Aaron MacNeil, an associate professor from Dal’s Department of Biology, is among the newest Canada Research Chairs announced today (Thursday, May 3) by the Government of Canada.
Established 17 years ago, the Canada Research Chairs program supports and attracts the world’s best researchers in the fields of engineering and the natural sciences, health sciences, humanities and social sciences. In addition to conducting research that improves our depth of knowledge and quality of life, chair holders also train the next generation of leaders in their fields through student supervision and teaching.
“I am so excited to be working in the North Atlantic,” says Dr. MacNeil. “Seeing the collapse of the cod fishery and the impact it had on communities in the 1990’s drove home just how important fisheries science is to the lives of many people.
“As an undergrad at Dalhousie, working with fisheries scientists at the Bedford Institute of Oceanography and taking courses from Ransom Myers and Jeff Hutchings, I was able to learn first-hand that numbers matter, and that the science that underpins fisheries decisions must be unimpeachable. I am thrilled to be working at Dalhousie to help continue that tradition of excellence.”
In total, 186 new and renewed Canada Research Chairs from across the country were announced today. Dalhousie — which hosts the most CRCs of any university east of Quebec — will receive $500,000 in funding from the program.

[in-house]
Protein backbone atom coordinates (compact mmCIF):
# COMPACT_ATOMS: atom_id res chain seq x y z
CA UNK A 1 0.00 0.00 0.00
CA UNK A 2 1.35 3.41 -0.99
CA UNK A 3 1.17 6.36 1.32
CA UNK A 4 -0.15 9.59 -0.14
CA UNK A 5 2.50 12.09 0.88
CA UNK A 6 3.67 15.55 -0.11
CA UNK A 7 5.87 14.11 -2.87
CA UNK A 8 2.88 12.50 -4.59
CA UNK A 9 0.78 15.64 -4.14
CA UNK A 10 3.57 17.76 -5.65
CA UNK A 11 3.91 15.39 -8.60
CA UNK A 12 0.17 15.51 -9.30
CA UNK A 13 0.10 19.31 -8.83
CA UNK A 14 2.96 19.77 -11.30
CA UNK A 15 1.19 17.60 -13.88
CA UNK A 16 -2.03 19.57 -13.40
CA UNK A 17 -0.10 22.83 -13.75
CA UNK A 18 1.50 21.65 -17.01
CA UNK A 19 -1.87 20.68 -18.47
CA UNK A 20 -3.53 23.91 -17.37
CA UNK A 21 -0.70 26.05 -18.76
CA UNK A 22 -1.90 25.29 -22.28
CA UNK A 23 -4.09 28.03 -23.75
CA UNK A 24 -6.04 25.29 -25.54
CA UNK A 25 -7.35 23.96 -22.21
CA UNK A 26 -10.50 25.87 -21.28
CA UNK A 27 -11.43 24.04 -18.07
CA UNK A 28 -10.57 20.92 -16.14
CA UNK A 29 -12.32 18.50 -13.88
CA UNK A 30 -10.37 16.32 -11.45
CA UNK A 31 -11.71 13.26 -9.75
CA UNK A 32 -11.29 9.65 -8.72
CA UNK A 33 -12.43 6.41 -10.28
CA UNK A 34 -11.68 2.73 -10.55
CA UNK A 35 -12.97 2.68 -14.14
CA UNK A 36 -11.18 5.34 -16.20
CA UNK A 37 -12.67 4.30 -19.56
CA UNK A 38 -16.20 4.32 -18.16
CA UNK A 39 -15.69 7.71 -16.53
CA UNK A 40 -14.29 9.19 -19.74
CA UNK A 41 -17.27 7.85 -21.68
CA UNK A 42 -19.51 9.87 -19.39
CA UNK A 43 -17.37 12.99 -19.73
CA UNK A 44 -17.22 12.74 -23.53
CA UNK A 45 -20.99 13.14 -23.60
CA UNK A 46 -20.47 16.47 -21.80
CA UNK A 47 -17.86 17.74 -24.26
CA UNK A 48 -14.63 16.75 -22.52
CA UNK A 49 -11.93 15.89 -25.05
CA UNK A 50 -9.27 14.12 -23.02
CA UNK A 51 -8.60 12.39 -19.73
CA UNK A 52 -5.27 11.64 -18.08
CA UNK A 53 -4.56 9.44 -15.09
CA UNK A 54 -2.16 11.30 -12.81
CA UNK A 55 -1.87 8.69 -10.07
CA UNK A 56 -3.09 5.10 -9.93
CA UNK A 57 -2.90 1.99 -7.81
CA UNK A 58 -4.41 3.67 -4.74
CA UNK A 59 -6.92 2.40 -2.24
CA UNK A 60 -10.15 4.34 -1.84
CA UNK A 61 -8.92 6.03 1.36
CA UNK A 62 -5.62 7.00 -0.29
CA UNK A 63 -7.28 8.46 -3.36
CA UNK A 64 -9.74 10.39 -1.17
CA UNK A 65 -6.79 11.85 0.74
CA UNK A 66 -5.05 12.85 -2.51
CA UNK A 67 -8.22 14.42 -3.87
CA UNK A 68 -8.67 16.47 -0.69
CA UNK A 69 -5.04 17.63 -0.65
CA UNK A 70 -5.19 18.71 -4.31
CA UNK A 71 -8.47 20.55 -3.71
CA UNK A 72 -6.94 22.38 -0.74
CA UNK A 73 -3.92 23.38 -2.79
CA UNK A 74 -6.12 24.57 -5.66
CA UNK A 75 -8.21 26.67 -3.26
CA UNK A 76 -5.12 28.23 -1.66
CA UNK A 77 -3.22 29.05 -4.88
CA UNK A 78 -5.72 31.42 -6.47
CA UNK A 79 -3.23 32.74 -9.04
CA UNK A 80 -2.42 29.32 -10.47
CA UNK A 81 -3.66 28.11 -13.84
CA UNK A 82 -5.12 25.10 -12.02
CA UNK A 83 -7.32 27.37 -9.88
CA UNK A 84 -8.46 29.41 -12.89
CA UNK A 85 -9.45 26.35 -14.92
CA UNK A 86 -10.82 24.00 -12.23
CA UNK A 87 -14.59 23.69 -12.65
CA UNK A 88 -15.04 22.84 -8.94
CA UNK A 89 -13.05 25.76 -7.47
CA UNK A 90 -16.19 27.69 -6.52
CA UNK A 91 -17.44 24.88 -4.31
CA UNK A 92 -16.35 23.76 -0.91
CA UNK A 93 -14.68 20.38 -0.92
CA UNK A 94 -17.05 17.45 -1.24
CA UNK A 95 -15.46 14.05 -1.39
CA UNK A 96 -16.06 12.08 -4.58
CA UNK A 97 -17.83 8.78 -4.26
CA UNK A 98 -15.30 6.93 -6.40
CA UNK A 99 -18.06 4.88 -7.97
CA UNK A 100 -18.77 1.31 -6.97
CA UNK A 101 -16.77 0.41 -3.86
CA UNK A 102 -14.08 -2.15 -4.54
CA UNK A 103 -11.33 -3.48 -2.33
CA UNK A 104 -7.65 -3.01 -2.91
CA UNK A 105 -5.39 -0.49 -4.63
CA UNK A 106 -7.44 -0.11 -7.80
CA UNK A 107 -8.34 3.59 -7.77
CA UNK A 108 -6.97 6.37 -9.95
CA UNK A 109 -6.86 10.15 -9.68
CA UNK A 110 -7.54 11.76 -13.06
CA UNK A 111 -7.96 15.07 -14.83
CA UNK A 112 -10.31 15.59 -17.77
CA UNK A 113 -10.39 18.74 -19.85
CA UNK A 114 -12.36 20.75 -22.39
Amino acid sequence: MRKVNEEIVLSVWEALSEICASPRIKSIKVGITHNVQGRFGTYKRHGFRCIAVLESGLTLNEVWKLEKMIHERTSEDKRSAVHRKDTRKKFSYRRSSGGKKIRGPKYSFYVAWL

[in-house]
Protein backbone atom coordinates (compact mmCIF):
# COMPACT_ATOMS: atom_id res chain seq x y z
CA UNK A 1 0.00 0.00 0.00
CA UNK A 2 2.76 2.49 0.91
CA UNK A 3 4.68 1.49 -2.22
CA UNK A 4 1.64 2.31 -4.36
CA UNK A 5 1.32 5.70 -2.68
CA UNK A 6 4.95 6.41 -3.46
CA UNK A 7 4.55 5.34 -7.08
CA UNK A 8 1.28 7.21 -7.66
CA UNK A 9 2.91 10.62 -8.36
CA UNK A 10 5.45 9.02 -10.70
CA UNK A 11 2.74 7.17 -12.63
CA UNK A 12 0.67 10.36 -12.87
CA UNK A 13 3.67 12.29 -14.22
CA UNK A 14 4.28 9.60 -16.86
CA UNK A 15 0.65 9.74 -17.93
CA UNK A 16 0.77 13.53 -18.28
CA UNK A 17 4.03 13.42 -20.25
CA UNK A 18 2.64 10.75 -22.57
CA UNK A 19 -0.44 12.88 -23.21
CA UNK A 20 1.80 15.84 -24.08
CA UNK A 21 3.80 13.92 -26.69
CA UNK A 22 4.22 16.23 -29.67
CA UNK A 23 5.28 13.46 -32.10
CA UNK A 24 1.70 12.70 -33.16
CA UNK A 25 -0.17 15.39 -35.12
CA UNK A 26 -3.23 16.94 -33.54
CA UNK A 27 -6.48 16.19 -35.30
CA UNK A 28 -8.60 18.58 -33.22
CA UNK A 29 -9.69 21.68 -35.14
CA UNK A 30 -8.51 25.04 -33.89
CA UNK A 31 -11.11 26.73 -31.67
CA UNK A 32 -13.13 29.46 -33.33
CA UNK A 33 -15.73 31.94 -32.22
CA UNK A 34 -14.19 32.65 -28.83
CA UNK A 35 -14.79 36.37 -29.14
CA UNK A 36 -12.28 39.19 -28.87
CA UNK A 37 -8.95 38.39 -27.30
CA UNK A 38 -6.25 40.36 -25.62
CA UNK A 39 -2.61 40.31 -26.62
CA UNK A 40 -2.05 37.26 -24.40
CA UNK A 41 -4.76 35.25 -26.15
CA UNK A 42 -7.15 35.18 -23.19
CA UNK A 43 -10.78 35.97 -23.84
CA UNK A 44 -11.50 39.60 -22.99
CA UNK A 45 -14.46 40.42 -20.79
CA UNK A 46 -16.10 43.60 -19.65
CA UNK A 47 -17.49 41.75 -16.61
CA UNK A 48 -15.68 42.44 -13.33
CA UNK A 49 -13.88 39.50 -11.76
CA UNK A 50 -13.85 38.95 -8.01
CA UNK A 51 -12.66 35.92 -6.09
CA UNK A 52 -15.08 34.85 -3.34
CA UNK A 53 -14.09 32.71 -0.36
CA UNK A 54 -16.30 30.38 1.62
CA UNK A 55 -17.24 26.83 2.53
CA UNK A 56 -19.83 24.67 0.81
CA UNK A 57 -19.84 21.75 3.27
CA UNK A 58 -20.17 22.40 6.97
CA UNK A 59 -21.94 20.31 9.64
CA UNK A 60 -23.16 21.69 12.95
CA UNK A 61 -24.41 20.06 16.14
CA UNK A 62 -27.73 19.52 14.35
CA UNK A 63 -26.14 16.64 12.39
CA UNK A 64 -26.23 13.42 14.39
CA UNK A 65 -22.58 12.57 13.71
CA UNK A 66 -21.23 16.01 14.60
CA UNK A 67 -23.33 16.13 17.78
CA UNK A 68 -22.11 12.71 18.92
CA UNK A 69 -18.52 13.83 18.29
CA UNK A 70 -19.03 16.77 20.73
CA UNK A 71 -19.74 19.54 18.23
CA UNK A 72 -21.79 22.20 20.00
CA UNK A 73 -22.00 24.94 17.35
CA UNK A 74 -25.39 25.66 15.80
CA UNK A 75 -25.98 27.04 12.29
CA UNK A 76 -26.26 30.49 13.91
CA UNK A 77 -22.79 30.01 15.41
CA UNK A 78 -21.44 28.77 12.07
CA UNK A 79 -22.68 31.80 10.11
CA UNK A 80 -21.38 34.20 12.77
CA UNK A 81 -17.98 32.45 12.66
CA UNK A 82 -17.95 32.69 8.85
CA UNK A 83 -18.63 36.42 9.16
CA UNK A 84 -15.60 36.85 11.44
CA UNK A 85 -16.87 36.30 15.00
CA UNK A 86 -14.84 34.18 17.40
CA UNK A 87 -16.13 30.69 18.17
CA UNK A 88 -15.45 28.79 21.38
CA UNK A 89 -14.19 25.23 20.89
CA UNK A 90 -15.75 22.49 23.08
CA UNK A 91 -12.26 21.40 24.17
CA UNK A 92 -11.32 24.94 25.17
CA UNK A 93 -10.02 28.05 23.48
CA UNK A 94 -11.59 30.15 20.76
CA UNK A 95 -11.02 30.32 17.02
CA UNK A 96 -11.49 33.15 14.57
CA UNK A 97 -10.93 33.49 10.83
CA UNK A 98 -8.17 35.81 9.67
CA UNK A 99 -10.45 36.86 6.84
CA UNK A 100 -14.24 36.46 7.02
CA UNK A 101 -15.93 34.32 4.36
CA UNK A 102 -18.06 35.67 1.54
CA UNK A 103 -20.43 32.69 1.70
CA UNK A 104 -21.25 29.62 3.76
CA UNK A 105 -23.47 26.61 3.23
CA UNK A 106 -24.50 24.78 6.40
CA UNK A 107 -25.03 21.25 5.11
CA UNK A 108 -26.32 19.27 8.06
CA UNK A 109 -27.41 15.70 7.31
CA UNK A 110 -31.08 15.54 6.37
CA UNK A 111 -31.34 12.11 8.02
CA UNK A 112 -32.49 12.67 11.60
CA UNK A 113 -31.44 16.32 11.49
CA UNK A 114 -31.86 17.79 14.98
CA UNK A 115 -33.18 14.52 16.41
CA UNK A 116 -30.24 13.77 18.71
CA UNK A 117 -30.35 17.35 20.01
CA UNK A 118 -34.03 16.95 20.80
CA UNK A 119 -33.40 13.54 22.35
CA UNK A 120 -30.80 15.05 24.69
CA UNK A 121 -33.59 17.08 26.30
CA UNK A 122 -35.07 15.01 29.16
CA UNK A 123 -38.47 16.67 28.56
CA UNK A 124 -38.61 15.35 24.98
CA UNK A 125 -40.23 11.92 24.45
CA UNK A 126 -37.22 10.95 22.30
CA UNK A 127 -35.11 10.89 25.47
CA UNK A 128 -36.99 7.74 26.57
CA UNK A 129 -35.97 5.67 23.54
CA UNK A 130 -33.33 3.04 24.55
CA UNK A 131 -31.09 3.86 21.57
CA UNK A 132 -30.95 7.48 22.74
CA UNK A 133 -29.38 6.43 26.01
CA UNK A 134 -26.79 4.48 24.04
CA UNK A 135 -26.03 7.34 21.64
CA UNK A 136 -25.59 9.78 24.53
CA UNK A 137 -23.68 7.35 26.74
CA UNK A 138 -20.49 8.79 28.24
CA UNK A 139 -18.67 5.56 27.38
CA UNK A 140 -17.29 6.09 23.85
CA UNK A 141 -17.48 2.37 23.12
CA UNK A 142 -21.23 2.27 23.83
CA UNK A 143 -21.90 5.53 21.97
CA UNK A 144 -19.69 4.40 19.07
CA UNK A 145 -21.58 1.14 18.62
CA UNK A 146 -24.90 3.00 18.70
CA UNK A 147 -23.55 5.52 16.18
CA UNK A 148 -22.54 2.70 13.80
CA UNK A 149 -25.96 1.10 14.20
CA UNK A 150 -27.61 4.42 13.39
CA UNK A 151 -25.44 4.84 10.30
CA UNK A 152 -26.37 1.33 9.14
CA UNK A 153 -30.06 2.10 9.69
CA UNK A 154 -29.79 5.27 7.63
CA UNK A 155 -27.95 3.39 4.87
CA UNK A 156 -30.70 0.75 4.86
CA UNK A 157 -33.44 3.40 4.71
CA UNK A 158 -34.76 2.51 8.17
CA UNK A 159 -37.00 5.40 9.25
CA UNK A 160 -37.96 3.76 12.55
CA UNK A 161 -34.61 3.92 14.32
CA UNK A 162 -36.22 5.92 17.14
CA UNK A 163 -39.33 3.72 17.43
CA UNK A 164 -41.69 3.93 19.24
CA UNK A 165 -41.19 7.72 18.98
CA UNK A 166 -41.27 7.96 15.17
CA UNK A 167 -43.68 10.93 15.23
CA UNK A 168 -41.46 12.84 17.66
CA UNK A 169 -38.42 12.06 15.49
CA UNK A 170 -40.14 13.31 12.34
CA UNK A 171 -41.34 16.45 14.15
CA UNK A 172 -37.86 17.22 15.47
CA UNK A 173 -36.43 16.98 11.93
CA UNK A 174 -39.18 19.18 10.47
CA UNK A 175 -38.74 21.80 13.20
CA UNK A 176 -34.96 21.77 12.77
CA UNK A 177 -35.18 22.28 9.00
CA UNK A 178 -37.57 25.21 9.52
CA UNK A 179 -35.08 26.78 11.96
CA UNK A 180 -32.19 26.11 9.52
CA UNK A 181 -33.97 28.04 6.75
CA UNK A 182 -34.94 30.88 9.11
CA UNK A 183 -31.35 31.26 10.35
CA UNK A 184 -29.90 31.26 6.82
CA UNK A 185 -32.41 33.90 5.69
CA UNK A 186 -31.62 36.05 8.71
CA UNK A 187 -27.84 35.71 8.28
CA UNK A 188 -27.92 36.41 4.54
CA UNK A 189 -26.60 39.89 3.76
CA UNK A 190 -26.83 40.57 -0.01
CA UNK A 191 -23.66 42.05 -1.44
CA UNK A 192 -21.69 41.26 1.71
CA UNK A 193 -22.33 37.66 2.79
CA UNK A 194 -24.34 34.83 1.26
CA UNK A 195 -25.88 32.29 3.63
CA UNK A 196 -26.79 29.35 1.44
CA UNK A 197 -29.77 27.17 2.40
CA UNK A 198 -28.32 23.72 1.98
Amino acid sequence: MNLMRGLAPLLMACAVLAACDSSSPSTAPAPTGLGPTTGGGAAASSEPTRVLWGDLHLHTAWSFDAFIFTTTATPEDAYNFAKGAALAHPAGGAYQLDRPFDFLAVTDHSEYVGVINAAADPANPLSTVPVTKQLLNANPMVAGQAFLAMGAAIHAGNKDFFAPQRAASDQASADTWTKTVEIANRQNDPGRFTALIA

Developing new opportunities
According to Dr. MacNeil, Canadian fisheries operate with little formal input from fishers and other stakeholders. But social and cultural factors that affect how and why people fish directly impact sustainability.
“My experience speaking with fishers here in Nova Scotia has been remarkably similar to those in places like Australia or Kenya,” says Dr. MacNeil. “It is incredible how consistent fishers are in terms of how they see themselves and the strong sense of identity they have with their work. Unfortunately, most fishers are also facing similar threats to their livelihoods from pollution, overfishing, and climate change.
"By studying how others have dealt with these problems, we can develop a range of strategies for Canadian fishers and policy makers to help confront these problems in the future.”
Dr. MacNeil is aiming to develop a new approach to fisheries management for Canada that incorporates social and economic factors and considers the needs of the fishers balanced with the total catch.
“There are many reasons people fish other than just money,” says Dr. MacNeil. “My work aims to understand what those reasons are, why they are important, and how they can be incorporated into a broader idea of what sustainability means. Ultimately, I want to be able to formally include social and cultural values into something that policy makers can use to keep more people fishing sustainably, while ensuring we don’t make the overfishing mistakes of the past.”
Dr. MacNeil also happens to be one of the researchers from Dalhousie to receive funding from the Ocean Frontier Institute for a project focusing on Atlantic Groundfish.
He will be collaborating with Dr. Sara Iverson, a professor in Dal’s Department of Biology, and Jonathan Fisher from Memorial University of Newfoundland to tackle the challenges of assessing and maintaining sustainable, high-valued groundfish fisheries during a period of rapid ocean change.
For more information about the Canada Research Chairs program, visit the CRC website.
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